Selective laser sintering (SLS) is probably one of the more underrepresented 3D printing processes being used right now. Despite being versatile and highly detailed, it often scares off small and medium sized businesses with high prices, messy powder materials and the need for a dedicated, enclosed workspace. The price is especially intimidating to small, 3D printing service bureaus who are trying to offer local alternatives to Shapeways or Materialise.
But Sinterit, a group of ex-Google engineers, has spent two years developing the Sinterit Lisa, what they believe to be the first, affordable desktop SLS 3D printer. With a starting price tag of $8,000, if it works as well as they say it will, Lisa will easily allow almost anyone to start producing some pretty high quality SLS parts. The new printer will be officially debuting at this years Euromold 2015 on September 22nd -25th, but the company is opening up advanced orders on their website tomorrow.
The project started when they tested the viability of putting a laser on a RepRap extruder head and over the years it has evolved into a full, self-contained 3D printing ecosystem. They developed their own polyamide powder printing material, custom designed software and a wi-fi connected machine that doesn’t need to be sequestered in its own room, as any well-ventilated space will do. And considering most industrial SLS printers start at well over $100,000, that price tag can’t be beat.
To celebrate the launch of their new printer, the Sinterit team is offering some pretty spectacular early bird pricing to their first customers. They will be offering Sinterit Lisa for $5000 to the first five customers who place their orders before the printer’s appearance at Euromold. The next five customers will be able to buy it for $6000, and then the next group of customers will be able to pick up a Sinterit Lisa for $7000. All pre-ordered printers are set to be shipped in January 2016.
If you’re not familiar with the selective laser sintering process, the printer will spread a very thin layer of plastic material down on the printing bed. Then a laser will melt that plastic material together to build the first sliced layer of the model. It will repeat this process, layer by layer, until a fully formed model is completely encased in the printing bed. Because the plastic powder material remains in the print bed, there is no need for any sort of support structures, and objects with incredibly complex geometries can be made. SLS 3D printers can even create functional mechanical devices with parts that will move as soon as they are removed from the printing bed.
The Sinterit Lisa printing head has a 5 watt laser attached to it that will fuse parts together with a layer thickness as thin as 0.06 to 0.15mm (2.4 to 5.9 mils), almost too small to see any striation lines with the naked eye. The 15 x 20 x 15cm (5.9 x 7.9 x 5.9in) printing bed can produce individual objects as large as 13 x 17 x 13cm (5.1 x 6.7 x 5.1in) at a respectable speed of 15mm/h (0.6in/h). And just like all SLS printers, that entire printing envelop can be completely filled up with multiple models in order to maximize material usage and printing time. And all of this is contained in a desktop sized printer that weighs just a little over sixty pounds and has a manageable footprint of 65 x 55 x 40 cm (25.6 x 21.6 x 15.7in).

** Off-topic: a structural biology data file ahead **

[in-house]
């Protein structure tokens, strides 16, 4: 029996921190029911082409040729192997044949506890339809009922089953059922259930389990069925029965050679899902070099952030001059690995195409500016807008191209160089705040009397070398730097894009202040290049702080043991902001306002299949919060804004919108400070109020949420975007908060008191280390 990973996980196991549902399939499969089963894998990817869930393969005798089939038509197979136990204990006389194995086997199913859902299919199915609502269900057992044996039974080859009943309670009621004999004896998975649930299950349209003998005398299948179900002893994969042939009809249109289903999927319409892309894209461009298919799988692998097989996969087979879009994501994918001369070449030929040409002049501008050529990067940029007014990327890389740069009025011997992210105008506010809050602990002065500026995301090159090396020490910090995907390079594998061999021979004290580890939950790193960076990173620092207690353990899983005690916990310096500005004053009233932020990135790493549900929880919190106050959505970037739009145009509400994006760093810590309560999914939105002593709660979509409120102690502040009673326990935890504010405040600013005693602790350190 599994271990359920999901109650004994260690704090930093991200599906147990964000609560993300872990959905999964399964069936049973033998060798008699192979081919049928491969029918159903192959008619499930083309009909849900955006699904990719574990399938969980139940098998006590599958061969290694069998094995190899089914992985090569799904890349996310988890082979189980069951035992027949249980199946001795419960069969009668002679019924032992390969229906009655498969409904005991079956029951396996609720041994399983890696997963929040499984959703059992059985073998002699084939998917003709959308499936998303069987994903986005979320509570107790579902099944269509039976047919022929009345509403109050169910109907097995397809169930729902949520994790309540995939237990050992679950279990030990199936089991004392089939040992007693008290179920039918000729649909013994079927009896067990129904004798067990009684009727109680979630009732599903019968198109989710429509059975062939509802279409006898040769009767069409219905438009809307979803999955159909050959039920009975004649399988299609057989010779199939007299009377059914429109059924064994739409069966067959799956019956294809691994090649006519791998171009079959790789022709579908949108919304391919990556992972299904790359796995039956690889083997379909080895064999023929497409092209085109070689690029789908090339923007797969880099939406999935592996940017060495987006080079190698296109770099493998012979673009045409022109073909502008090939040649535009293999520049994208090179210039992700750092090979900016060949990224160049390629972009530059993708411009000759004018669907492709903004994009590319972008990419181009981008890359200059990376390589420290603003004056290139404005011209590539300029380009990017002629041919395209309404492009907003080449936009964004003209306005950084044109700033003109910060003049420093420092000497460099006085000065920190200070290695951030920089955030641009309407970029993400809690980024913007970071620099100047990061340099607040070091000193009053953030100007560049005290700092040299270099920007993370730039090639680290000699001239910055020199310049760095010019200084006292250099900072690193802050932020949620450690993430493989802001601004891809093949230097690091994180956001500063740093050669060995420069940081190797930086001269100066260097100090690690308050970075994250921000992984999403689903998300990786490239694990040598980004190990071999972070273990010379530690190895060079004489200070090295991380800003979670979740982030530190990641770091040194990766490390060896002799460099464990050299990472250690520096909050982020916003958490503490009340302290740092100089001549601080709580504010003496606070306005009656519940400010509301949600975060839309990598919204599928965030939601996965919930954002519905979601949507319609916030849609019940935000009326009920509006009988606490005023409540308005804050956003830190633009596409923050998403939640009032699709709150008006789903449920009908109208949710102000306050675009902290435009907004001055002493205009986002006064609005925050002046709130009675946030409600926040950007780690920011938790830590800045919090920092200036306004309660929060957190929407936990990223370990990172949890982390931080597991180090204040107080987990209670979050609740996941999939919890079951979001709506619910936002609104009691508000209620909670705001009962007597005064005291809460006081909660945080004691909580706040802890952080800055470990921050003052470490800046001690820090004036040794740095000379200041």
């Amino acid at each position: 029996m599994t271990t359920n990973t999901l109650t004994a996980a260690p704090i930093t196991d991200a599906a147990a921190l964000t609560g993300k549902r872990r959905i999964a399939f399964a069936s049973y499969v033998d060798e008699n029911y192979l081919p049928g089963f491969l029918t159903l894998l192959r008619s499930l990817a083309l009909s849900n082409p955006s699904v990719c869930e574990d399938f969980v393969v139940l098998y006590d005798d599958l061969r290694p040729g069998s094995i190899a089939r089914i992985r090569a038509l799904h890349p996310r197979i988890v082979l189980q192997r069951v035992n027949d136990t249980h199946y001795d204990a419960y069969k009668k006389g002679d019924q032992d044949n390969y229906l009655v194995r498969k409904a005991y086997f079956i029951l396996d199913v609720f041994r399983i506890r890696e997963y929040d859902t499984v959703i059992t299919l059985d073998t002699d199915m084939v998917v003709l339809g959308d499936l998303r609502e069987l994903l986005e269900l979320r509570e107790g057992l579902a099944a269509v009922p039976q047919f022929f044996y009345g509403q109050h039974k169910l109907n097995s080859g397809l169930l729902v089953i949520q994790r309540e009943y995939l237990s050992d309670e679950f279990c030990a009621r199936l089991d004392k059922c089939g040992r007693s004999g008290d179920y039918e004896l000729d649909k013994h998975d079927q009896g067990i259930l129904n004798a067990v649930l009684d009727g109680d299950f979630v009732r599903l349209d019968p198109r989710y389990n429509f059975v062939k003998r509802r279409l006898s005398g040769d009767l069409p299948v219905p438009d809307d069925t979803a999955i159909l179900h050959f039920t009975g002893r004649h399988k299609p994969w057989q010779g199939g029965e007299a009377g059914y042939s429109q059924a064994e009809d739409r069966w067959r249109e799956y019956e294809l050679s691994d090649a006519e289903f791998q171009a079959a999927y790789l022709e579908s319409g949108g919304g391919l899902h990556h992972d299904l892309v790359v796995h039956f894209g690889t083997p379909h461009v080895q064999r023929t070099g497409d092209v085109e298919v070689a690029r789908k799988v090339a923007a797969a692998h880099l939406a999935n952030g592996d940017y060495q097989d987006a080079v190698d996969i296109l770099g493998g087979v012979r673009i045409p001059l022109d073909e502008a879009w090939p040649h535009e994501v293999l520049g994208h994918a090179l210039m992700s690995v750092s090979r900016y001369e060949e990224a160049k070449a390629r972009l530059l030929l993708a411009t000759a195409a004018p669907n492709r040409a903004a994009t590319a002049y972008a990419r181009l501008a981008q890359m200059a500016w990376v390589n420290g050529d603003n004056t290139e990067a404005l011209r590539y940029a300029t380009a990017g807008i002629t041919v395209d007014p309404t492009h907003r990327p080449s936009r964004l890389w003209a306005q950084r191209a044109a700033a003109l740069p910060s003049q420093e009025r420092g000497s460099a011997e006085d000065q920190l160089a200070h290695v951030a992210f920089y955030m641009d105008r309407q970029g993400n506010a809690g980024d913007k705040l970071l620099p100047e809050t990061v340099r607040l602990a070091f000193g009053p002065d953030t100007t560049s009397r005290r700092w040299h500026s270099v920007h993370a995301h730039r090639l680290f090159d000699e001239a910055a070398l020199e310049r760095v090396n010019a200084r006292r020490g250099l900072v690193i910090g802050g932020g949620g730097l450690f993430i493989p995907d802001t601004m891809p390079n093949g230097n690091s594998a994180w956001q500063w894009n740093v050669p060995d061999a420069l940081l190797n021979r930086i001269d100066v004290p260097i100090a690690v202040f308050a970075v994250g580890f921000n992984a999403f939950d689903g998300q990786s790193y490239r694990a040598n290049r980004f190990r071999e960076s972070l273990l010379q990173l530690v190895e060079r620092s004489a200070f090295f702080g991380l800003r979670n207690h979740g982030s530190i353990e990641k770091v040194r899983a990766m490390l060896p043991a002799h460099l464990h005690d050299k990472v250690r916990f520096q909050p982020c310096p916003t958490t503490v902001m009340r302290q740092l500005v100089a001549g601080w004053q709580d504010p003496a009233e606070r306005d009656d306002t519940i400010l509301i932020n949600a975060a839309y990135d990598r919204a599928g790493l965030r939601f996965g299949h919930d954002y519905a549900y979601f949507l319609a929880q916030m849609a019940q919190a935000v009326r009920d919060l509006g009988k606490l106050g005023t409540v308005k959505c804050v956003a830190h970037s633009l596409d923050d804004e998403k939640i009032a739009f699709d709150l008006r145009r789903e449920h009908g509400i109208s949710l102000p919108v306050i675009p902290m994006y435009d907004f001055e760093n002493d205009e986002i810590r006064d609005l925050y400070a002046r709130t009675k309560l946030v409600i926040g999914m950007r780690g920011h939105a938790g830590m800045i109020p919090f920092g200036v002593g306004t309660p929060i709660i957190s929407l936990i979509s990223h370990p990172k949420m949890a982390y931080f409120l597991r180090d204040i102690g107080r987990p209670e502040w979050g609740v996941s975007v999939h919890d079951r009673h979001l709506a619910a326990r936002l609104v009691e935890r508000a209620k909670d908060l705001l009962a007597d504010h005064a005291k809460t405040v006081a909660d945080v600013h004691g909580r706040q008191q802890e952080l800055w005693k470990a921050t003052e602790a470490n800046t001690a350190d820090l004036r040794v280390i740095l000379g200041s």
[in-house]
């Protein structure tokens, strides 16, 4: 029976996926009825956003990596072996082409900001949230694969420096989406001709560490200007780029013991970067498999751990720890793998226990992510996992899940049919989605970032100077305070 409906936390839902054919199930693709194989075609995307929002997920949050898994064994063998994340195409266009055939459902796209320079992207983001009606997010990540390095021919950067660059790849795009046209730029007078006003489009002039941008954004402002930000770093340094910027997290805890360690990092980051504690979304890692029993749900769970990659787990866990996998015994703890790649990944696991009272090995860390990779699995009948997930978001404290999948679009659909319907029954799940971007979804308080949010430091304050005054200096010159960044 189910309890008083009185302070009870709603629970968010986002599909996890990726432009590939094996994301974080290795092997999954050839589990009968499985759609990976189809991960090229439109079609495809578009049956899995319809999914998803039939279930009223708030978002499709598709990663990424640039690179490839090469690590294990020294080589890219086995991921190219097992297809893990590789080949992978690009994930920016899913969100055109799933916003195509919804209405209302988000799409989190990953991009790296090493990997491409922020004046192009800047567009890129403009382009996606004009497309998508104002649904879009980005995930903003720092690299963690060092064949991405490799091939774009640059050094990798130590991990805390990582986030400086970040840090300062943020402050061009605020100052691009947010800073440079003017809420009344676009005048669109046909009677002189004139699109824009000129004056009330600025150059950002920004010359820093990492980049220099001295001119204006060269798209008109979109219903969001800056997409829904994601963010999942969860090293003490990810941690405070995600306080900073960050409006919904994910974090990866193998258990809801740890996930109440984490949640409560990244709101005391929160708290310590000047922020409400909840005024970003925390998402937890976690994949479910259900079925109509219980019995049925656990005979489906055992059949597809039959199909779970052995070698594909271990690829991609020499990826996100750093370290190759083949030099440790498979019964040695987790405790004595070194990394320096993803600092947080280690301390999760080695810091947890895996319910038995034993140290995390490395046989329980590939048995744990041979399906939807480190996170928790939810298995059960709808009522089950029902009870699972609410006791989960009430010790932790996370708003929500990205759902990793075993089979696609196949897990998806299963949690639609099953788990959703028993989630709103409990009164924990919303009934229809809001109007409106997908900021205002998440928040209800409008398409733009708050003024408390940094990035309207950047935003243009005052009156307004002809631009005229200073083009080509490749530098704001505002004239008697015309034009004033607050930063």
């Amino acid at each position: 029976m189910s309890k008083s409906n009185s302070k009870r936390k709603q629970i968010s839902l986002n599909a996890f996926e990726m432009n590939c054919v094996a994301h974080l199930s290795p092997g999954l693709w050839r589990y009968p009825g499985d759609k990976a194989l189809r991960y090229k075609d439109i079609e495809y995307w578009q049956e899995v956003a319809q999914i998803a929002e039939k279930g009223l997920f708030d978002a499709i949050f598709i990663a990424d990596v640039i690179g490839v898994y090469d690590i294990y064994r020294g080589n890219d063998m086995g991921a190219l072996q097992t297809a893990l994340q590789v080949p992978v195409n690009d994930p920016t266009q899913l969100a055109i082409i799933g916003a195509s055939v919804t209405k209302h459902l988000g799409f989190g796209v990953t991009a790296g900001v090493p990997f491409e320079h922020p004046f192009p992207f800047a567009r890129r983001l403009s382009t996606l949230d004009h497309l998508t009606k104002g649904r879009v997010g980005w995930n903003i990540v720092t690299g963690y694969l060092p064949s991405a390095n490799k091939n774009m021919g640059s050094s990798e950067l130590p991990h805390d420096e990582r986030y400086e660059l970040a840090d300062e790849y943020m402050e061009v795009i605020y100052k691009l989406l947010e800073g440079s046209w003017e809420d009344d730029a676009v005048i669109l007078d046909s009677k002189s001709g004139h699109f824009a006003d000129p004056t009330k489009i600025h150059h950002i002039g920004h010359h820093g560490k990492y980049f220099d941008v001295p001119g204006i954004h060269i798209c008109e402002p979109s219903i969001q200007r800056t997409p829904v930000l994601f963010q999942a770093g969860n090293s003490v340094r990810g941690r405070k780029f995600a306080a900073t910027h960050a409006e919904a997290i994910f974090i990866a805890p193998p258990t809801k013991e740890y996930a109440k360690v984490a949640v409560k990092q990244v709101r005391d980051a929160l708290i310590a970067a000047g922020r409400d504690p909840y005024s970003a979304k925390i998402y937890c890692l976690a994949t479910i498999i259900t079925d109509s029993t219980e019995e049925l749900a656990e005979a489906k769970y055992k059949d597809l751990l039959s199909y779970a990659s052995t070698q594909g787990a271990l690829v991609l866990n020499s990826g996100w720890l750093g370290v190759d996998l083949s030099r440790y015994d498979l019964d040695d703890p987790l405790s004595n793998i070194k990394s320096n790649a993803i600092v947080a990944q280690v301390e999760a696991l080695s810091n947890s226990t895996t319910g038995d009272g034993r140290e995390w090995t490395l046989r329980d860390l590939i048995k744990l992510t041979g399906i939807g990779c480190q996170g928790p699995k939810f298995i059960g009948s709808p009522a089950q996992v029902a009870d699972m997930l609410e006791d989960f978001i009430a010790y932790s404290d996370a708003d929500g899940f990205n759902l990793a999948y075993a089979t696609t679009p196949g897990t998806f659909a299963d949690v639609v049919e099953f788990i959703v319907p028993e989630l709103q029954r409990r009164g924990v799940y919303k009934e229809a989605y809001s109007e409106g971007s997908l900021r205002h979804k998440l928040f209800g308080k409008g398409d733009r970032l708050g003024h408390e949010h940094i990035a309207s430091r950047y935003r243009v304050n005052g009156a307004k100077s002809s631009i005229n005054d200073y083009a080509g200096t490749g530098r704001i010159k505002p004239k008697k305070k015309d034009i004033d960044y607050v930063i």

Lisa is run with Sinterit Studio 2016 software that was developed specifically for the printer. It can support multiple file types, including STL, OBJ, 3DS and FBX and will connect wirelessly to any computer. It also has an internal camera that allows the printing process to easily be monitored with a native web application, but the process is autonomous and Sinterit says that it really shouldn’t need any monitoring.
Currently the only printing material available for Lisa is their Black Polyamide 12 powder, however they are promising a rapid expansion to a range of available colors and material options. They also promise that each device will be completely calibrated and ready to use after a brief set up, and they will be offering a complete warranty. Not only is Sinterit selling the Lisa 3D printer to individual buyers, but they are also looking for local dealers and distributors to partner with.
Sinterit can be found demonstrating Lisa at Euromold 2015 in hall 16, booth D126 on September 22-25 in Düsseldorf, Germany. They will also be holding a lecture called “Small Laser Sintering System for professionals” in hall 15, stand D69 on Wednesday 23rd at 11:30 a.m. You can find out more about Sinterit Lisa on their website, and make sure that you let us know what you think about this new printer on our Sinterit Lisa Affordable Desktop Selective Laser Sintering 3D Printer forum at 3DPB.com.
You May Also Like
LLNL Researchers Bioprint Living Aneurysm and Watch it Heal Post-Op
Cerebral aneurysms, caused by the artery walls in the brain weakening, affect roughly one in every 50 people in the US, and are distinguished by a bulging blood vessel, which...
I-nteract Allows User to Design, Feel and 3D Print Objects in Mixed Reality
Due to their general ubiquity, it may not be readily apparent just how unintuitive computers are for the process of 3D computer aided design (CAD). A mouse or trackpad along...
Smallest 3D Printed Boat Yields Possibilities for Nanotechnology
We’ve seen some big 3D printed Benchy boats before, but I bet you’ve never seen one this small! A team of researchers from Leiden University in the Netherlands have published...
Researchers 3D Print Tunable Ferroelectric Metamaterials
Researchers from the University of Buffalo (UB) have developed a unique method for 3D printing ferroelectric materials, that is materials that can have their polarization switched through the use of...
View our broad assortment of in house and third party products.